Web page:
As he tackles his fourth Tour de France and second Grand Tour of the season, Nairo Quintana (Movistar Team) has recognised that if he wants to dominate this year’s route, he’ll have to be “much more daring” than usual.
For many reasons, there’s widespread agreement that this could well be a more open Tour than in previous years. “This time round there is no script,” Quintana’s manager Eusebio Unzue pronounced during Movistar’s pre-race press conference.
That unpredictability is partly thanks to the uncertainty surrounding Chris Froome’s racing condition, as well as the greater number of stronger rivals opposing the three-time Tour champion. But that uncertainty has also intensified, Quintana said in the same press conference, thanks to the 2017 Tour’s unpredictable route, with fewer summit finishes, less time trialling and more finishes after descents.
“It’s going to be a very strange Tour,” he announced. “There are some mountain stages, but fewer summit finishes, so then we will have to fight all the way through to the finish. We’ll have to be much more daring.”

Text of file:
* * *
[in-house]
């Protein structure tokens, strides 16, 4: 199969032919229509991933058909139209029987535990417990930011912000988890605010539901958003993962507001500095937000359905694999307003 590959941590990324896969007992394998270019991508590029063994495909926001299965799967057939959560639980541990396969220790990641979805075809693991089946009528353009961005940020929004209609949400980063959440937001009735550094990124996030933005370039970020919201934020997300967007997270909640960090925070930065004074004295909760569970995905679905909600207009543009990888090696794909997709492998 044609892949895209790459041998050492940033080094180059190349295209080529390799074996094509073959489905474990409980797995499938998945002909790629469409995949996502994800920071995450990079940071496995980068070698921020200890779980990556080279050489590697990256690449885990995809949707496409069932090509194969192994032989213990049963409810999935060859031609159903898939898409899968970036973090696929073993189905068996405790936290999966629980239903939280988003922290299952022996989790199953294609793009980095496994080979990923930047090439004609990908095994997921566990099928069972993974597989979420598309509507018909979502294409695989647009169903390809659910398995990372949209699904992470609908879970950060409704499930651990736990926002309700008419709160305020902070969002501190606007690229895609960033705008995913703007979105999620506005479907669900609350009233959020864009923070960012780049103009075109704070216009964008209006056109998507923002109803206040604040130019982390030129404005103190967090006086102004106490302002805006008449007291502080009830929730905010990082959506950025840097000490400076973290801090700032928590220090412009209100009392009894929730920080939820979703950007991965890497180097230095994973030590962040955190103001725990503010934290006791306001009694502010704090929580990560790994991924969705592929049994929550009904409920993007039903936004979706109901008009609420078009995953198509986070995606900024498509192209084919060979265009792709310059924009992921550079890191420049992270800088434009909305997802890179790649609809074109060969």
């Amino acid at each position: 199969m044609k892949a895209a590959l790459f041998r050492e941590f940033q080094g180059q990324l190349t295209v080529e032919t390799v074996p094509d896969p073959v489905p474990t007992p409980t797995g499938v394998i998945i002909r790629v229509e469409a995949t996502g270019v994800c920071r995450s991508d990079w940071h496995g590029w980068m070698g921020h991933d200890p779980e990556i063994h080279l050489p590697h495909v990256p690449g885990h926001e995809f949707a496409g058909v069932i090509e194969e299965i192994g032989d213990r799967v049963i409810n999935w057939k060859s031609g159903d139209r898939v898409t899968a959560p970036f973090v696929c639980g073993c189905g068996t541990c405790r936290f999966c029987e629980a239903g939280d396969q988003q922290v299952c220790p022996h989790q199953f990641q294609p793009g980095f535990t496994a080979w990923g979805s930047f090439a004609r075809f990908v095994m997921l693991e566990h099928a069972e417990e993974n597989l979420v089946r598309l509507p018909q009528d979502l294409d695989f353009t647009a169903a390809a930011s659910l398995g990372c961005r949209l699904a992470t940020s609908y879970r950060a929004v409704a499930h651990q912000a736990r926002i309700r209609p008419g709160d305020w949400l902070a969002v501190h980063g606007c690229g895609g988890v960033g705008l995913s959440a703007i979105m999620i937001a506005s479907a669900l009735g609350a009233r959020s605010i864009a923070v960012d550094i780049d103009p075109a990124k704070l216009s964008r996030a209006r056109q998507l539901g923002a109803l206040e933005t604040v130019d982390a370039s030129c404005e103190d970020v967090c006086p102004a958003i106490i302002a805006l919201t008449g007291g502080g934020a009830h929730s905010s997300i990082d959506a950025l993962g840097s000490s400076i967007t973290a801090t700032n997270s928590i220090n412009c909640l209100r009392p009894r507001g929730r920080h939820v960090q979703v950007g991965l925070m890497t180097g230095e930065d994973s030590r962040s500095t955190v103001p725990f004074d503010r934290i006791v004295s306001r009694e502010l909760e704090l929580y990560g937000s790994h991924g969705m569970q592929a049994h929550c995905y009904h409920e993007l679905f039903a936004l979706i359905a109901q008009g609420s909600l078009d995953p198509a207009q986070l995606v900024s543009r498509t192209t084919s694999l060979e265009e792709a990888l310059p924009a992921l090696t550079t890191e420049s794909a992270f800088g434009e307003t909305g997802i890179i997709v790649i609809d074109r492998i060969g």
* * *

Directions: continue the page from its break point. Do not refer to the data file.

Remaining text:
The other big question mark for Quintana is the knock-on effect of his racing in the Giro d’Italia, and what consequences doing one Grand Tour will have on his Tour de France performance. Barring Thibaut Pinot (FDJ) and Quintana, none of the other top contenders for the Tour has also raced the Giro d’Italia, with Mikel Landa (Sky) Geraint Thomas (Sky) and Bauke Mollema (Trek-Segafredo), all GC candidates in the Giro, now racing the Tour in less high-pressure support roles.
“It’s a different kind of preparation, it’s clear that the Tour is the most important race of the season, but we got through the Giro d’Italia well and we’re looking to see what we can do here,” Quintana said afterwards.
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